Well, my class has finished the fifth grade math state test. Huzzah!
Instead of actually learning anything for the past two days, the kids had the pleasure of taking the Massachusetts Comprehensive Achievement System. Also known as MCAS. Also known among the kids as the Massachusetts Child Abuse System. Also known, on my morning message board as “Maybe Chinchillas Are Slimy”. Who knows?
Having spent the past three weeks cramming and drilling for this thing, there was quite a sense of excitement yesterday and today as the kids arrived at school. I put on a fabulous (if outdated) playlist of inspirational songs, and the kids got themselves all psyched up and ready to go.
And here are some of the events that really, truly, I-swear-to-God-I-am-not-making-these-up honestly happened in my room.
1. A child who was out sick yesterday and missed “Session One of the MCAS fifth grade math test” came in this morning. I greeted her with a big smile and the obvious question, “Are you feeling better?”
Her answer? “Not really.” A shrug, a smile and she sat down to take the test. And she got up and got a drink. And she got up again, holding a tissue to her mouth. I went to her, of course, and asked her what was wrong.
“My tooth is coming out.”, she said calmly, and went back to her desk to work on her math calculations while wiggling her tooth. Ten minutes later, she came to me with her tooth in her hand, her cheek streaked with blood, and fear in her eyes. “I got blood on my answer booklet!”, she whispered desperately. “Do you think they will make my answers invalid?” I reassured her and told her that her answers would most certainly be counted. She had been working so hard!
What I thought, in my head, was, “Honey, if they fail you on this test, you have the perfect answer! It wasn’t me, it was my blood on the test!”
2. Four different students came up to my desk to ask the meaning of a word on the test. The word was “integer”. It means “number”. It didn’t appear in any of the chapters of our math book this year. The kids all knew how to solve the math problem, they just didn’t know the word “integer”. I bit my tongue, swallowed hard and said (four times), “I’m sorry, honey. I can’t tell you that.”
3. I looked up to see one of my most struggling, learning disabled kids whispering to a classmate, five minutes after the testing had begun. I was so shocked when I saw them that I called the culprit up to my desk in my loudest public inquiry voice. Now, you should know that I never, ever, ever shame or embarrass a kid in front of his peers. Never, never, never!!! Until the pressures of this stupid, mindless, idiotic test forced me to lose my mind at the thought of cheating.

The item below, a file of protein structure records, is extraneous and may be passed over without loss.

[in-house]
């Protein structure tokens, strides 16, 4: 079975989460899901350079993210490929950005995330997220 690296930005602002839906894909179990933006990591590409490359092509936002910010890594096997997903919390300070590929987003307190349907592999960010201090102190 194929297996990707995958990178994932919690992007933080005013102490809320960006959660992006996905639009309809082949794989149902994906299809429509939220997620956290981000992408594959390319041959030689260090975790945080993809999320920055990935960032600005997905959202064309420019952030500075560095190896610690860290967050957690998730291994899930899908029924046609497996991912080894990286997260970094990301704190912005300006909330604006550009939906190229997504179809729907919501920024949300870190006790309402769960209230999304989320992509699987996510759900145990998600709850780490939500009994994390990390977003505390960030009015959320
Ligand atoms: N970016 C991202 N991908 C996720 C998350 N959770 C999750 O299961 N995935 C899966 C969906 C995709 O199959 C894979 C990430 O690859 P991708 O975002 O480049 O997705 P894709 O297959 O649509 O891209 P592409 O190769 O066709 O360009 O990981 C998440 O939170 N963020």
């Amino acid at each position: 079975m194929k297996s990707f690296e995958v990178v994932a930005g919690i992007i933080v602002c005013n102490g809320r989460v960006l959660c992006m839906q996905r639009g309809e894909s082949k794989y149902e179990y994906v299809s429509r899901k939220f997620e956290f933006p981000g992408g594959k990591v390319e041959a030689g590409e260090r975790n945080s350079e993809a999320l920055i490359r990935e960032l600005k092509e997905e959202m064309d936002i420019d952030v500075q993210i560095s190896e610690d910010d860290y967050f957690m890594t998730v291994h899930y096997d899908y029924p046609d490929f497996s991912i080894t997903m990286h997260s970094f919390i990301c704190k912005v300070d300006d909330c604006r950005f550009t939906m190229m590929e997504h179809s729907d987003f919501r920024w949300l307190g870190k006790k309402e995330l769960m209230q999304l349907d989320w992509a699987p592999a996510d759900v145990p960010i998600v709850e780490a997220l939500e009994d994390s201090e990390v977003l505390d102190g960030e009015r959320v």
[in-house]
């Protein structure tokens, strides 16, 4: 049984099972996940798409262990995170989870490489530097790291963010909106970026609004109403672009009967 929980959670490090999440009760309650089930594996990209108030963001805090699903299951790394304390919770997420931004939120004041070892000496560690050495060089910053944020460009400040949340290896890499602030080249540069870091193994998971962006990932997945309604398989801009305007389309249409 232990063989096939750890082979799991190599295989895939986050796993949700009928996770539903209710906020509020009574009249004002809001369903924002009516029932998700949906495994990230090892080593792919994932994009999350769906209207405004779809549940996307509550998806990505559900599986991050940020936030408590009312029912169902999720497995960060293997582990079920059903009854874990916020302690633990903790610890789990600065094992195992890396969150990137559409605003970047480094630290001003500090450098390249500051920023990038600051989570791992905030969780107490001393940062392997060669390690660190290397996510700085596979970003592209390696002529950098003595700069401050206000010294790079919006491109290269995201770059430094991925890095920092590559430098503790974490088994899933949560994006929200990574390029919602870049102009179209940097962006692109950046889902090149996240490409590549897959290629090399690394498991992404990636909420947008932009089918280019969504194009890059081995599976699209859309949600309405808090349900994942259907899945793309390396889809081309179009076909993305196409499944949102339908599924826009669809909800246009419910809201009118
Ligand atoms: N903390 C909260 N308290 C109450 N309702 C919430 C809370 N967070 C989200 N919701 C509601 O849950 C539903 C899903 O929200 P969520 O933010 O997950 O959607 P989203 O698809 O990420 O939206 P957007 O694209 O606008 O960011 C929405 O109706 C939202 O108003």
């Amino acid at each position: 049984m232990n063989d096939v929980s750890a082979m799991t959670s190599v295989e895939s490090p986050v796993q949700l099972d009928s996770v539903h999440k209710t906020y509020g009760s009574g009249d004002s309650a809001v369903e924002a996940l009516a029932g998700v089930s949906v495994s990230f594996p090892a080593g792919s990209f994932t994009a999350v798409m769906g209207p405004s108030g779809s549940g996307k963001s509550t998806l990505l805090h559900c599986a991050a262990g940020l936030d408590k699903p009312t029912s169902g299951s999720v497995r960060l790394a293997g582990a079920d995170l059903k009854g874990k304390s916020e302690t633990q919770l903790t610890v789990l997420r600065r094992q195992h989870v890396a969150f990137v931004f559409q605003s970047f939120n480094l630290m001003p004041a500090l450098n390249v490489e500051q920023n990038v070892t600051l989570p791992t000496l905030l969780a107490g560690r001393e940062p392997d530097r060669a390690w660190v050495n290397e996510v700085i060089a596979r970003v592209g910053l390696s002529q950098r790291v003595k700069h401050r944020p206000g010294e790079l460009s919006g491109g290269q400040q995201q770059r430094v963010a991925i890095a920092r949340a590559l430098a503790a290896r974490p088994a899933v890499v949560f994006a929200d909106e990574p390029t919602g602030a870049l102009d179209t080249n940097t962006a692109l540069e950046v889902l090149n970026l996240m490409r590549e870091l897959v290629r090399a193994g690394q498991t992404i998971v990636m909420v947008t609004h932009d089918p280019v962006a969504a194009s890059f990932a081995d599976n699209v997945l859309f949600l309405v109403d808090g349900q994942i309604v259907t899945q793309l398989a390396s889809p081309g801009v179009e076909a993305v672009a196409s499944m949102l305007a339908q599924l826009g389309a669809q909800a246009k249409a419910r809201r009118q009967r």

“What are you DOING?”, I hissed at this little boy. “What did I JUST say about talking during the test?!?”
He hung his head, and whispered, “I took a chance.”
My blood pressure rose, “You did WHAT? You knew that talking during the test was wrong and you did it anyway?” I was absolutely aghast.
“Yes”, he said simply. He wouldn’t look me in the eye.
“What in the world were you talking about?”, I demanded.
And so he told me.
“I saw that he was putting his answers in the wrong place. I know he isn’t from Massachusetts, so I thought he didn’t know what to do.” He raised his tear filled eyes to mine. “I couldn’t let him get them all wrong.”
We stood for a moment, face to face. My little student was resolute, nervous, red faced, but determined. I was filled with guilt and shame and a sense of awe. I took in a breath.
“So…”, I began slowly, making sure that everyone in the class could hear me, “You knew that it was against the rules to talk, but you took a chance of being caught, of getting in trouble, so that your friend would not fail?”
He shrugged, then nodded his head, never looking directly at me.
I thought my heart would break.
I put a hand on his shoulder, urging him to look me in the eye.
“Honey”, I said, through the lump in my throat, “You are a hero. You risked getting punished so that you could do the right thing. I am incredibly proud of you.”
He smiled and went back to his desk to finish the test.
And I am left with a whole pile of questions.
Why on earth would we design a system that makes it wrong to help a friend?
Why in the world would we create a testing system that is so complicated that kids might put their answers on the wrong page?
What are we really testing when we refuse to define the words on the test?
What are we doing to our teachers when we make them so nervous about “cheating” that they feel compelled to publicly embarrass a student this way?
I don’t have the answers, but I certainly have the questions.